Description of original award (Fiscal Year 2014, $32,000)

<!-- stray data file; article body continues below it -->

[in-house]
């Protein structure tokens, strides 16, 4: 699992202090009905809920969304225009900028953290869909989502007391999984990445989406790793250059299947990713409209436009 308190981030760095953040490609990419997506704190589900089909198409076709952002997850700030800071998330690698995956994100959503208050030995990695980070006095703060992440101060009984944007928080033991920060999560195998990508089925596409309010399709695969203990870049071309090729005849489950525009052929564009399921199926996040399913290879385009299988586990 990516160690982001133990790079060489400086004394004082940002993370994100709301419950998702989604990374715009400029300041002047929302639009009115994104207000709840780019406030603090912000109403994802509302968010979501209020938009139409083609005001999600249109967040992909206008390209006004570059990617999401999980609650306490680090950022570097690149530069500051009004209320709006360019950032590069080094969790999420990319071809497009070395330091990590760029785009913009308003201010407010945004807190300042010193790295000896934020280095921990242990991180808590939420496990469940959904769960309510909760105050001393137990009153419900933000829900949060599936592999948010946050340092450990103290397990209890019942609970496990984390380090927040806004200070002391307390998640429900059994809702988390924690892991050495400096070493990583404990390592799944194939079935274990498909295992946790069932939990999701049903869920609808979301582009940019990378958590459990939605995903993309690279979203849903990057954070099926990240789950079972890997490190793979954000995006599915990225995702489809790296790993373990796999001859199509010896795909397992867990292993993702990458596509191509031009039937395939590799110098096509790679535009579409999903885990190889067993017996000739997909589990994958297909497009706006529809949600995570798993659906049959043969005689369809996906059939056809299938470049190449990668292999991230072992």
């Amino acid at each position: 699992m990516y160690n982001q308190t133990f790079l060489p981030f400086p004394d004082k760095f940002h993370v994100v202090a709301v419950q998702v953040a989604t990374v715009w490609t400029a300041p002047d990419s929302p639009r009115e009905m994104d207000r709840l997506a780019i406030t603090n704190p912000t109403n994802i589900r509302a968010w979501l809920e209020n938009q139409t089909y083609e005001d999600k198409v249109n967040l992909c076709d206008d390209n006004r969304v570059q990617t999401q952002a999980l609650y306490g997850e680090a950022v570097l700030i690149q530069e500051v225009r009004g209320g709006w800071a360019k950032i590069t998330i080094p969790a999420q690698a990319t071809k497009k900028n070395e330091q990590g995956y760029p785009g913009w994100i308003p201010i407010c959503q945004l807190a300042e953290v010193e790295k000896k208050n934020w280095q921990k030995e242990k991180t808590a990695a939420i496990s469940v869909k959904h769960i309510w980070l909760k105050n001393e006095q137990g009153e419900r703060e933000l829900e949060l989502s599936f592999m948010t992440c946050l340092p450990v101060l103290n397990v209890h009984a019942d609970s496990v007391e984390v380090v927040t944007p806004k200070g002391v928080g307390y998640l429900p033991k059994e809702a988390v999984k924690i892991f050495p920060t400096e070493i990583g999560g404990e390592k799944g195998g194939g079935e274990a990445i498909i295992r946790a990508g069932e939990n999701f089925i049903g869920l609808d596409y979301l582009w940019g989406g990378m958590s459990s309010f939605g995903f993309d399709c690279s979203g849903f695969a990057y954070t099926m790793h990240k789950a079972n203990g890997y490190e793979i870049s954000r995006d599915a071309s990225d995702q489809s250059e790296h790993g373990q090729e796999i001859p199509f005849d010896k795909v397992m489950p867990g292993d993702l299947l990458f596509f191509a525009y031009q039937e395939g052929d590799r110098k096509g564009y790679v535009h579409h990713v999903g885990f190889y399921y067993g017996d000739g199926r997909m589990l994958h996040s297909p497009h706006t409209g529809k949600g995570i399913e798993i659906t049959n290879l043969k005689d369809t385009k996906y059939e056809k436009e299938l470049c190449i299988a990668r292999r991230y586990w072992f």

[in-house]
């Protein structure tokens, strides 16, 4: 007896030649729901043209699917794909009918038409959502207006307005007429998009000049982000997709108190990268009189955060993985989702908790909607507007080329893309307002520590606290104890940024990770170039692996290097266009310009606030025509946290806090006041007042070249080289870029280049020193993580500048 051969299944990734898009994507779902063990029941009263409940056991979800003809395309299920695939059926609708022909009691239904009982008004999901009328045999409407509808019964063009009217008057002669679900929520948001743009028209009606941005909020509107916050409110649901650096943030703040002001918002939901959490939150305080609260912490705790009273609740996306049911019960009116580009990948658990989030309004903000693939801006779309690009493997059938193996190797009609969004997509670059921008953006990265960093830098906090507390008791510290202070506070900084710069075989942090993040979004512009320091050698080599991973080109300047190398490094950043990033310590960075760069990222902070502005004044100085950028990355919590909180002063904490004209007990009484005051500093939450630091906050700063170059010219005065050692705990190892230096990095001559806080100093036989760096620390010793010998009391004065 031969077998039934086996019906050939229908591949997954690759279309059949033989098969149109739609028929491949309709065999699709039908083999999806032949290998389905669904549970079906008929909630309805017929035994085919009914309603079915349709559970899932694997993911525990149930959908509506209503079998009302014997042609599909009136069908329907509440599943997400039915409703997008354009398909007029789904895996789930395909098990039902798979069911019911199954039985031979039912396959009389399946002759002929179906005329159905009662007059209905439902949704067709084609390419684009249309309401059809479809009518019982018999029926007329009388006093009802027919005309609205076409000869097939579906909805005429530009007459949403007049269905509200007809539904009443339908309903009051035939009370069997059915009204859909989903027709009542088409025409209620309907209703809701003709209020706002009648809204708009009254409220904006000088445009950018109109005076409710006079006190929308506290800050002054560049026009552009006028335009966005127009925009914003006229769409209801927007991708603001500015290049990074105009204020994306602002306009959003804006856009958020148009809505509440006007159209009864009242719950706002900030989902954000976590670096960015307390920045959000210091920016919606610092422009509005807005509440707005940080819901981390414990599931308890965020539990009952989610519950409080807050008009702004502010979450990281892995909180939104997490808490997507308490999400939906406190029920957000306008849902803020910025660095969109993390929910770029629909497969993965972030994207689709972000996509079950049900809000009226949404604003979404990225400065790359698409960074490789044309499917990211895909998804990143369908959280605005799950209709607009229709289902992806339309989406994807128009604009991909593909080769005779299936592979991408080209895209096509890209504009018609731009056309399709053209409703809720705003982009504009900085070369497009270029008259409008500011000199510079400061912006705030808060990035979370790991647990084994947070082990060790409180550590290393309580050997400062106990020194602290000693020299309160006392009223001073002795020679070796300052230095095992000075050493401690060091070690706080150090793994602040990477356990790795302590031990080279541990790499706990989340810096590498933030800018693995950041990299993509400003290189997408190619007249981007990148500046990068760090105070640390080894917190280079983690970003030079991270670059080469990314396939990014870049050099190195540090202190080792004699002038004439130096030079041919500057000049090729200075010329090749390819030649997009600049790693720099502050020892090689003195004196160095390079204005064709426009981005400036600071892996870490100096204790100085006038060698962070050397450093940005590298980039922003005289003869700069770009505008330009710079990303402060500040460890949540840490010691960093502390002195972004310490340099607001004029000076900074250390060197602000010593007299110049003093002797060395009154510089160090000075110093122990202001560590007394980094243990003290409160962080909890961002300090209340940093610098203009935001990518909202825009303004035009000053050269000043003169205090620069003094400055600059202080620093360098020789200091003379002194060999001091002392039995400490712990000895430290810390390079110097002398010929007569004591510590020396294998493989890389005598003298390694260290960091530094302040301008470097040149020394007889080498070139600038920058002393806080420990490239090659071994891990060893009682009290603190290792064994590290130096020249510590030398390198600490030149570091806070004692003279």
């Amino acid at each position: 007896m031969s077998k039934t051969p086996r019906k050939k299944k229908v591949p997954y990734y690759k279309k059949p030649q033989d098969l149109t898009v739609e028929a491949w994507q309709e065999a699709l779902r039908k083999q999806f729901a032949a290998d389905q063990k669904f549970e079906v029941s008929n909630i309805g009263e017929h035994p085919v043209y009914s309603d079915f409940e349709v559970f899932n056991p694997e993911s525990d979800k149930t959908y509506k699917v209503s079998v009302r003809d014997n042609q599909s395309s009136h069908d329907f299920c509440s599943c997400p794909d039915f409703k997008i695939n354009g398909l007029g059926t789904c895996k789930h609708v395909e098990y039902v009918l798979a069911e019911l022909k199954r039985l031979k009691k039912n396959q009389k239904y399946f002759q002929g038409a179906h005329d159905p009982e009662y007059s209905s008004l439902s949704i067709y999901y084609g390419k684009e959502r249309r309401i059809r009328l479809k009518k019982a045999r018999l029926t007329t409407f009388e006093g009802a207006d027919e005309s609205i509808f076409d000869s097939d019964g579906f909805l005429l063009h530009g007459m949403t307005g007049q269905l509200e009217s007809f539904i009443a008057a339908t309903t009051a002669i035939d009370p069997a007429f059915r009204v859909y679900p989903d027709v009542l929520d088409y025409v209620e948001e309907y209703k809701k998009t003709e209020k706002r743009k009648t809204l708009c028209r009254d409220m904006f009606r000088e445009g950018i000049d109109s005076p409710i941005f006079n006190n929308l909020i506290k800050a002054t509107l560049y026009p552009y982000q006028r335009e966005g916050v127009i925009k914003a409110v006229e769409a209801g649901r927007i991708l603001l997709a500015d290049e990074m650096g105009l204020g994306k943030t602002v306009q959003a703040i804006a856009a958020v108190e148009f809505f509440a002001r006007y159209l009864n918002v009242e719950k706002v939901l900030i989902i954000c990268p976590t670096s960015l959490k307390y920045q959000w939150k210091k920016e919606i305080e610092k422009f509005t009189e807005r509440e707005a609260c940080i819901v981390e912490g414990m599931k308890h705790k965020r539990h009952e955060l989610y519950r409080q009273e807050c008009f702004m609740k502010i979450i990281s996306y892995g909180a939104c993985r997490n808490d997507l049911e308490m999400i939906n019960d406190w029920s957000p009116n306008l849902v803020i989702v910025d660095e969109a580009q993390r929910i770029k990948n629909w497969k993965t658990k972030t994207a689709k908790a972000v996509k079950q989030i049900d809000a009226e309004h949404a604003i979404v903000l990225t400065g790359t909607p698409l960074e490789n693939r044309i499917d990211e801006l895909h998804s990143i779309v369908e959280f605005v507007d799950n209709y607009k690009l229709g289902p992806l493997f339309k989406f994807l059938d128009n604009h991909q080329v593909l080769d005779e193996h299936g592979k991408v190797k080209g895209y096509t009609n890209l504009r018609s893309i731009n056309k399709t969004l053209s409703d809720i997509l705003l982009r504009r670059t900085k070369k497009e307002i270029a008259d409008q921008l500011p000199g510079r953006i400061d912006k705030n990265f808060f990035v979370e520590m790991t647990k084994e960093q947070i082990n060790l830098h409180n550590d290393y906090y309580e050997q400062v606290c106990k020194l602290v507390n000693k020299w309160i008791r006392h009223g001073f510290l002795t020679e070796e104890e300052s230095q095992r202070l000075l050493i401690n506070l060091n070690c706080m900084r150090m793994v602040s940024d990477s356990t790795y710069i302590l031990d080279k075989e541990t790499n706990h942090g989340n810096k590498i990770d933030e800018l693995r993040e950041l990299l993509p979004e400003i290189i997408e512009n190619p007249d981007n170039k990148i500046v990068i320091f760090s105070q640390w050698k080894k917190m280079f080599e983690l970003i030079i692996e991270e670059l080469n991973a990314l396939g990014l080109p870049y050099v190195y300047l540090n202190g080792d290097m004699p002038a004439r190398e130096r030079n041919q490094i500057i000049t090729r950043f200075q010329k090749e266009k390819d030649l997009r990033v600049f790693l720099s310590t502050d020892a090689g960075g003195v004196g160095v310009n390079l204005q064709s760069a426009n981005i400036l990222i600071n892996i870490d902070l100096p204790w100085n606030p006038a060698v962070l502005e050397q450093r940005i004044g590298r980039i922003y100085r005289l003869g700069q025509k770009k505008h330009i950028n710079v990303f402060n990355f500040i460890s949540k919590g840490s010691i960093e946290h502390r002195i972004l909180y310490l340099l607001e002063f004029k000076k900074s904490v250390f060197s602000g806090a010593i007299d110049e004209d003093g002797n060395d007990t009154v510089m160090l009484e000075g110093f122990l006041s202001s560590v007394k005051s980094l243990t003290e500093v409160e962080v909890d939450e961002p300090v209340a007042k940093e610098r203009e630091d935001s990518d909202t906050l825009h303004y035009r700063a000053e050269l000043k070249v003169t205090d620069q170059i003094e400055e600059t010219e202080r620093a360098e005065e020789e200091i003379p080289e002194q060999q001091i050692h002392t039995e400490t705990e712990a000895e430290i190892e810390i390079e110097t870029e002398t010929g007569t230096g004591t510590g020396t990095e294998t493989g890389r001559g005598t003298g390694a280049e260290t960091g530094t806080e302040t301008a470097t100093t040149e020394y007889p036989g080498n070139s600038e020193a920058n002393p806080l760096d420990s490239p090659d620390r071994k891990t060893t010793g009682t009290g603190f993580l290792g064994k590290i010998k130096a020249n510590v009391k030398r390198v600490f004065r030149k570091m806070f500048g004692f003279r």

Strategies for the effective management of prisons have long drawn polarizing views amongst penologists. Recently, the use of administrative segregation (AS)-also referred to as solitary confinement-has been the subject of great debate. There is a widely held belief among policy makers and corrections officials that the use of AS is an effective strategy for increasing safety and promoting order throughout the prison system. However, among the many controversial issues that the practice raises is the contention that AS increases, rather than decreases, the likelihood of subsequent criminal behavior. Ironically, despite the fact that AS has been used widely in U.S. jail and prison systems for more than 200 years, it has remained an elusive subject of extensive empirical investigation. In response, this dissertation seeks to fill a critical gap in the literature by examining the understudied area of the experience AS has on inmate behavior. The purpose of this dissertation is to develop a set of evidence-based AS policy recommendations that will guide policy makers in reducing the inmate misconduct that occurs in prison. To accomplish this objective, this study will pursue the following two specific aims: (1) Determine if the length of time spent in AS has an influence on subsequent criminal behavior; and (2) Identify key factors that increase the iatrogenic effects of AS. Using a quasi-experimental, matched comparison group design, the institutional misconduct histories of inmates who have experienced AS in the Ohio prison system during a five-year period will be compared to a sample of propensity score matched inmates who did not spend any time in AS. The samples will be matched on a number of theoretically relevant variables, including age, gender, race, risk level, and mental health status. Data will be analyzed using a series of bivariate and multivariate analyses, including binary logistic regression, multivariate least-squares regression, and survival analysis using Cox proportional hazard models. This study has both theoretical and practical value and its intention is to provide prison officials with the information they need to make better, more informed evidence-based decisions regarding the use of AS.